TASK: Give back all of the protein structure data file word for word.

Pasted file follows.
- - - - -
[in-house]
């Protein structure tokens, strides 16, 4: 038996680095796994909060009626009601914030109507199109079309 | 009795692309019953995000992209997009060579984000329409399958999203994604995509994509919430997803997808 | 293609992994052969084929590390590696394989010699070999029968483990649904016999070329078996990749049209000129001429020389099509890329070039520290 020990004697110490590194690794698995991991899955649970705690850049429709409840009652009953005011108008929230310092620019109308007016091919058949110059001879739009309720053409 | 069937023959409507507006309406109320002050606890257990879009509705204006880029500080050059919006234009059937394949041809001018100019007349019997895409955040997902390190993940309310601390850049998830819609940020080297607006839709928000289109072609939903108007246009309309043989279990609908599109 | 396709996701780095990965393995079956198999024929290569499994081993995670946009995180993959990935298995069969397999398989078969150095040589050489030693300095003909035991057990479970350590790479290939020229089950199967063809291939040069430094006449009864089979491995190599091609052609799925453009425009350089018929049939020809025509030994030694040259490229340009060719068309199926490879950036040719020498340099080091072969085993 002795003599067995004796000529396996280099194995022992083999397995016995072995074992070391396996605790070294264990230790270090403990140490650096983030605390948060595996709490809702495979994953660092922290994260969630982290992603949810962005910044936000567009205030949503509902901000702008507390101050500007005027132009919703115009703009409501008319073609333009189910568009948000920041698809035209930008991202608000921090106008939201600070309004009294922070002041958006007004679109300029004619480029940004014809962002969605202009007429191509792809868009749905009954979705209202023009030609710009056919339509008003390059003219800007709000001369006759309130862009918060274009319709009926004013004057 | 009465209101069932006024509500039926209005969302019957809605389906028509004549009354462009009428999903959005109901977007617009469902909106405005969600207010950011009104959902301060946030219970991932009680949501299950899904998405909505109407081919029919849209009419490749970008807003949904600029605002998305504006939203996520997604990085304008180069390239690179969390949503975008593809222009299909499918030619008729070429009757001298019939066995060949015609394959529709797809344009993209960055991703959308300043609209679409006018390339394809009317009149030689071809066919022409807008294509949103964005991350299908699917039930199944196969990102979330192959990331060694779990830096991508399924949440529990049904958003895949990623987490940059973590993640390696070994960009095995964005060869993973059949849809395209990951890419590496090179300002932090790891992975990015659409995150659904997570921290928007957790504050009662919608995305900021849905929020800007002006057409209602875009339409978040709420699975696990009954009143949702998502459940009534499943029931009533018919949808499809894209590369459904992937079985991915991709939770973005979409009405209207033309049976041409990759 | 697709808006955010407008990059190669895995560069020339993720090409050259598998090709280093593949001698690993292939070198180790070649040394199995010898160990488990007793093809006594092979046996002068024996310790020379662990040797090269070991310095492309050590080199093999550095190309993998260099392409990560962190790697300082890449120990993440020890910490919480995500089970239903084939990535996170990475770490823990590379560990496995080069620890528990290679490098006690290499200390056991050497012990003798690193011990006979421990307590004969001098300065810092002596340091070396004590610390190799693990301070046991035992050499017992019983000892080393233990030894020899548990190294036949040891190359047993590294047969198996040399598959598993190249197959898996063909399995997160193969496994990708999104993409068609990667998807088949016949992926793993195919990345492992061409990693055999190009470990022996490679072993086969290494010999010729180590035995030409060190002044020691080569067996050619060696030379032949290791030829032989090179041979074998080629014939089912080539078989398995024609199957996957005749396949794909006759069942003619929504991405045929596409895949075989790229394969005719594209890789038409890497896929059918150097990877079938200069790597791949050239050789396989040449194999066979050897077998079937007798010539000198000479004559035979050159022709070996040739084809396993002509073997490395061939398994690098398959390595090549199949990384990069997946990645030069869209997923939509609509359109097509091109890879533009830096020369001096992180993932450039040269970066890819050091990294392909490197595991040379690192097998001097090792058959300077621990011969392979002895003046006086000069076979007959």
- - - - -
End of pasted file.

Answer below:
[in-house]
């Protein structure tokens, strides 16, 4: 038996680095796994909060009626009601914030109507199109079309 | 009795692309019953995000992209997009060579984000329409399958999203994604995509994509919430997803997808 | 293609992994052969084929590390590696394989010699070999029968483990649904016999070329078996990749049209000129001429020389099509890329070039520290 020990004697110490590194690794698995991991899955649970705690850049429709409840009652009953005011108008929230310092620019109308007016091919058949110059001879739009309720053409 | 069937023959409507507006309406109320002050606890257990879009509705204006880029500080050059919006234009059937394949041809001018100019007349019997895409955040997902390190993940309310601390850049998830819609940020080297607006839709928000289109072609939903108007246009309309043989279990609908599109 | 396709996701780095990965393995079956198999024929290569499994081993995670946009995180993959990935298995069969397999398989078969150095040589050489030693300095003909035991057990479970350590790479290939020229089950199967063809291939040069430094006449009864089979491995190599091609052609799925453009425009350089018929049939020809025509030994030694040259490229340009060719068309199926490879950036040719020498340099080091072969085993 002795003599067995004796000529396996280099194995022992083999397995016995072995074992070391396996605790070294264990230790270090403990140490650096983030605390948060595996709490809702495979994953660092922290994260969630982290992603949810962005910044936000567009205030949503509902901000702008507390101050500007005027132009919703115009703009409501008319073609333009189910568009948000920041698809035209930008991202608000921090106008939201600070309004009294922070002041958006007004679109300029004619480029940004014809962002969605202009007429191509792809868009749905009954979705209202023009030609710009056919339509008003390059003219800007709000001369006759309130862009918060274009319709009926004013004057 | 009465209101069932006024509500039926209005969302019957809605389906028509004549009354462009009428999903959005109901977007617009469902909106405005969600207010950011009104959902301060946030219970991932009680949501299950899904998405909505109407081919029919849209009419490749970008807003949904600029605002998305504006939203996520997604990085304008180069390239690179969390949503975008593809222009299909499918030619008729070429009757001298019939066995060949015609394959529709797809344009993209960055991703959308300043609209679409006018390339394809009317009149030689071809066919022409807008294509949103964005991350299908699917039930199944196969990102979330192959990331060694779990830096991508399924949440529990049904958003895949990623987490940059973590993640390696070994960009095995964005060869993973059949849809395209990951890419590496090179300002932090790891992975990015659409995150659904997570921290928007957790504050009662919608995305900021849905929020800007002006057409209602875009339409978040709420699975696990009954009143949702998502459940009534499943029931009533018919949808499809894209590369459904992937079985991915991709939770973005979409009405209207033309049976041409990759 | 697709808006955010407008990059190669895995560069020339993720090409050259598998090709280093593949001698690993292939070198180790070649040394199995010898160990488990007793093809006594092979046996002068024996310790020379662990040797090269070991310095492309050590080199093999550095190309993998260099392409990560962190790697300082890449120990993440020890910490919480995500089970239903084939990535996170990475770490823990590379560990496995080069620890528990290679490098006690290499200390056991050497012990003798690193011990006979421990307590004969001098300065810092002596340091070396004590610390190799693990301070046991035992050499017992019983000892080393233990030894020899548990190294036949040891190359047993590294047969198996040399598959598993190249197959898996063909399995997160193969496994990708999104993409068609990667998807088949016949992926793993195919990345492992061409990693055999190009470990022996490679072993086969290494010999010729180590035995030409060190002044020691080569067996050619060696030379032949290791030829032989090179041979074998080629014939089912080539078989398995024609199957996957005749396949794909006759069942003619929504991405045929596409895949075989790229394969005719594209890789038409890497896929059918150097990877079938200069790597791949050239050789396989040449194999066979050897077998079937007798010539000198000479004559035979050159022709070996040739084809396993002509073997490395061939398994690098398959390595090549199949990384990069997946990645030069869209997923939509609509359109097509091109890879533009830096020369001096992180993932450039040269970066890819050091990294392909490197595991040379690192097998001097090792058959300077621990011969392979002895003046006086000069076979007959």